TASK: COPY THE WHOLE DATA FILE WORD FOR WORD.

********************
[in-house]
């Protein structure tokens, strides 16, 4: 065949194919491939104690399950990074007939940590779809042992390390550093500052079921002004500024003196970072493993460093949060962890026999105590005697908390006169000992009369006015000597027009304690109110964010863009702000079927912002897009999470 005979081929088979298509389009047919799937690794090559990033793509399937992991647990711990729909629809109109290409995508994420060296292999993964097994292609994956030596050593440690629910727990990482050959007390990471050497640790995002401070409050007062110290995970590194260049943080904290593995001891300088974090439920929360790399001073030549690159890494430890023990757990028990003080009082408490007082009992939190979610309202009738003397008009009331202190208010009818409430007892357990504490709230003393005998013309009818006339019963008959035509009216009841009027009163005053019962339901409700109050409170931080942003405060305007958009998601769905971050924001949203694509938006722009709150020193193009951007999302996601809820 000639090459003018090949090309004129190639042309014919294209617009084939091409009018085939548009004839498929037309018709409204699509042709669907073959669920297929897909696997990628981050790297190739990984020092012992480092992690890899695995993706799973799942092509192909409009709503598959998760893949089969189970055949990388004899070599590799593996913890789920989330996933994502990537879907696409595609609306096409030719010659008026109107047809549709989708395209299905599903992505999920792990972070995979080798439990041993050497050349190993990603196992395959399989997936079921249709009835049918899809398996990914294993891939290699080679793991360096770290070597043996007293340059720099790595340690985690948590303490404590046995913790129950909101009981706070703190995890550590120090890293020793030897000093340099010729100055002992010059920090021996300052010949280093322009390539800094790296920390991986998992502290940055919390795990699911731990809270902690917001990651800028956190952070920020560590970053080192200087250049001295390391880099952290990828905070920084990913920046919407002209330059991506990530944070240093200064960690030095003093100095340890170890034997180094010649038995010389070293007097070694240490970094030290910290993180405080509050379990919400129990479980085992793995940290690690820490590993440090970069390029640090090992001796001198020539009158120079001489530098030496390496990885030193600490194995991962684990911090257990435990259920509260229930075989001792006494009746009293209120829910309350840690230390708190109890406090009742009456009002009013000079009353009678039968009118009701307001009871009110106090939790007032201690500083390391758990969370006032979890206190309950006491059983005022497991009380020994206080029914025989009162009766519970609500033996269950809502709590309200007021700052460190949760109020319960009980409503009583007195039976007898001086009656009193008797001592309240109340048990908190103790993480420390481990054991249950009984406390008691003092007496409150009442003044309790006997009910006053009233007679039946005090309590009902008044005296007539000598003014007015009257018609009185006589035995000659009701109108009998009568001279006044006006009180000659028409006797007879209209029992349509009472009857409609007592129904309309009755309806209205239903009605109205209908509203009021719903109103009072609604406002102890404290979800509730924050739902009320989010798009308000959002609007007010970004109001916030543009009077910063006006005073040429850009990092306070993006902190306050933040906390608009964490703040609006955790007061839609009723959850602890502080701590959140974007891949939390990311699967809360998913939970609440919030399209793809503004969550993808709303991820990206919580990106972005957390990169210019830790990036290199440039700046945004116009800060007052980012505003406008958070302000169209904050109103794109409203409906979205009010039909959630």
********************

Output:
[in-house]
């Protein structure tokens, strides 16, 4: 065949194919491939104690399950990074007939940590779809042992390390550093500052079921002004500024003196970072493993460093949060962890026999105590005697908390006169000992009369006015000597027009304690109110964010863009702000079927912002897009999470 005979081929088979298509389009047919799937690794090559990033793509399937992991647990711990729909629809109109290409995508994420060296292999993964097994292609994956030596050593440690629910727990990482050959007390990471050497640790995002401070409050007062110290995970590194260049943080904290593995001891300088974090439920929360790399001073030549690159890494430890023990757990028990003080009082408490007082009992939190979610309202009738003397008009009331202190208010009818409430007892357990504490709230003393005998013309009818006339019963008959035509009216009841009027009163005053019962339901409700109050409170931080942003405060305007958009998601769905971050924001949203694509938006722009709150020193193009951007999302996601809820 000639090459003018090949090309004129190639042309014919294209617009084939091409009018085939548009004839498929037309018709409204699509042709669907073959669920297929897909696997990628981050790297190739990984020092012992480092992690890899695995993706799973799942092509192909409009709503598959998760893949089969189970055949990388004899070599590799593996913890789920989330996933994502990537879907696409595609609306096409030719010659008026109107047809549709989708395209299905599903992505999920792990972070995979080798439990041993050497050349190993990603196992395959399989997936079921249709009835049918899809398996990914294993891939290699080679793991360096770290070597043996007293340059720099790595340690985690948590303490404590046995913790129950909101009981706070703190995890550590120090890293020793030897000093340099010729100055002992010059920090021996300052010949280093322009390539800094790296920390991986998992502290940055919390795990699911731990809270902690917001990651800028956190952070920020560590970053080192200087250049001295390391880099952290990828905070920084990913920046919407002209330059991506990530944070240093200064960690030095003093100095340890170890034997180094010649038995010389070293007097070694240490970094030290910290993180405080509050379990919400129990479980085992793995940290690690820490590993440090970069390029640090090992001796001198020539009158120079001489530098030496390496990885030193600490194995991962684990911090257990435990259920509260229930075989001792006494009746009293209120829910309350840690230390708190109890406090009742009456009002009013000079009353009678039968009118009701307001009871009110106090939790007032201690500083390391758990969370006032979890206190309950006491059983005022497991009380020994206080029914025989009162009766519970609500033996269950809502709590309200007021700052460190949760109020319960009980409503009583007195039976007898001086009656009193008797001592309240109340048990908190103790993480420390481990054991249950009984406390008691003092007496409150009442003044309790006997009910006053009233007679039946005090309590009902008044005296007539000598003014007015009257018609009185006589035995000659009701109108009998009568001279006044006006009180000659028409006797007879209209029992349509009472009857409609007592129904309309009755309806209205239903009605109205209908509203009021719903109103009072609604406002102890404290979800509730924050739902009320989010798009308000959002609007007010970004109001916030543009009077910063006006005073040429850009990092306070993006902190306050933040906390608009964490703040609006955790007061839609009723959850602890502080701590959140974007891949939390990311699967809360998913939970609440919030399209793809503004969550993808709303991820990206919580990106972005957390990169210019830790990036290199440039700046945004116009800060007052980012505003406008958070302000169209904050109103794109409203409906979205009010039909959630």